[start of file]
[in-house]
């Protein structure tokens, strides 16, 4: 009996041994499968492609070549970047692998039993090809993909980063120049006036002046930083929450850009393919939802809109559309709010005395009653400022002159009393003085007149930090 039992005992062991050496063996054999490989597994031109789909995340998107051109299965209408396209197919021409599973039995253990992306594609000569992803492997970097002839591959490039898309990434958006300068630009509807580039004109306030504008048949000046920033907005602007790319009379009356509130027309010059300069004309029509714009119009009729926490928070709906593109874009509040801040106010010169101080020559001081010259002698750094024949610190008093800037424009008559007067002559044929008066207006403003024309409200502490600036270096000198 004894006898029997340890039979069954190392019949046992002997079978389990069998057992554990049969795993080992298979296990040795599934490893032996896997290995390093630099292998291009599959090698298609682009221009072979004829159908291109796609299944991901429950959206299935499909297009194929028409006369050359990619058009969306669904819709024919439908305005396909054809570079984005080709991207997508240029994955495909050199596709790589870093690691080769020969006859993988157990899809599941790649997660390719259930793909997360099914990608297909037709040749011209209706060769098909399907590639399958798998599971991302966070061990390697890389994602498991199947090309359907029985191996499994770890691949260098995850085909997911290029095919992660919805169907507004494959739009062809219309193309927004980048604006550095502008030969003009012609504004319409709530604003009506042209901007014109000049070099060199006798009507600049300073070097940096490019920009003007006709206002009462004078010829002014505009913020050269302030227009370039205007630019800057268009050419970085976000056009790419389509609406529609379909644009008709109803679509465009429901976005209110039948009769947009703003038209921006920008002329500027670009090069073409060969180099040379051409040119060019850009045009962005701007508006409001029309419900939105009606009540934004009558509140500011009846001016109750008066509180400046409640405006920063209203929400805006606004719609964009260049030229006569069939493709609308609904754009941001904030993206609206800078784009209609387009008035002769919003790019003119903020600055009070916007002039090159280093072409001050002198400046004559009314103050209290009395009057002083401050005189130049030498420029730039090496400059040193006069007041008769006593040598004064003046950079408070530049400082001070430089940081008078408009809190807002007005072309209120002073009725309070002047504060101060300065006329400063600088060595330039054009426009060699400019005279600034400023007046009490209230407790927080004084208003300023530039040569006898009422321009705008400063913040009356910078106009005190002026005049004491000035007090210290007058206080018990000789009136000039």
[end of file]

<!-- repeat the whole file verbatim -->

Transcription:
[in-house]
């Protein structure tokens, strides 16, 4: 009996041994499968492609070549970047692998039993090809993909980063120049006036002046930083929450850009393919939802809109559309709010005395009653400022002159009393003085007149930090 039992005992062991050496063996054999490989597994031109789909995340998107051109299965209408396209197919021409599973039995253990992306594609000569992803492997970097002839591959490039898309990434958006300068630009509807580039004109306030504008048949000046920033907005602007790319009379009356509130027309010059300069004309029509714009119009009729926490928070709906593109874009509040801040106010010169101080020559001081010259002698750094024949610190008093800037424009008559007067002559044929008066207006403003024309409200502490600036270096000198 004894006898029997340890039979069954190392019949046992002997079978389990069998057992554990049969795993080992298979296990040795599934490893032996896997290995390093630099292998291009599959090698298609682009221009072979004829159908291109796609299944991901429950959206299935499909297009194929028409006369050359990619058009969306669904819709024919439908305005396909054809570079984005080709991207997508240029994955495909050199596709790589870093690691080769020969006859993988157990899809599941790649997660390719259930793909997360099914990608297909037709040749011209209706060769098909399907590639399958798998599971991302966070061990390697890389994602498991199947090309359907029985191996499994770890691949260098995850085909997911290029095919992660919805169907507004494959739009062809219309193309927004980048604006550095502008030969003009012609504004319409709530604003009506042209901007014109000049070099060199006798009507600049300073070097940096490019920009003007006709206002009462004078010829002014505009913020050269302030227009370039205007630019800057268009050419970085976000056009790419389509609406529609379909644009008709109803679509465009429901976005209110039948009769947009703003038209921006920008002329500027670009090069073409060969180099040379051409040119060019850009045009962005701007508006409001029309419900939105009606009540934004009558509140500011009846001016109750008066509180400046409640405006920063209203929400805006606004719609964009260049030229006569069939493709609308609904754009941001904030993206609206800078784009209609387009008035002769919003790019003119903020600055009070916007002039090159280093072409001050002198400046004559009314103050209290009395009057002083401050005189130049030498420029730039090496400059040193006069007041008769006593040598004064003046950079408070530049400082001070430089940081008078408009809190807002007005072309209120002073009725309070002047504060101060300065006329400063600088060595330039054009426009060699400019005279600034400023007046009490209230407790927080004084208003300023530039040569006898009422321009705008400063913040009356910078106009005190002026005049004491000035007090210290007058206080018990000789009136000039």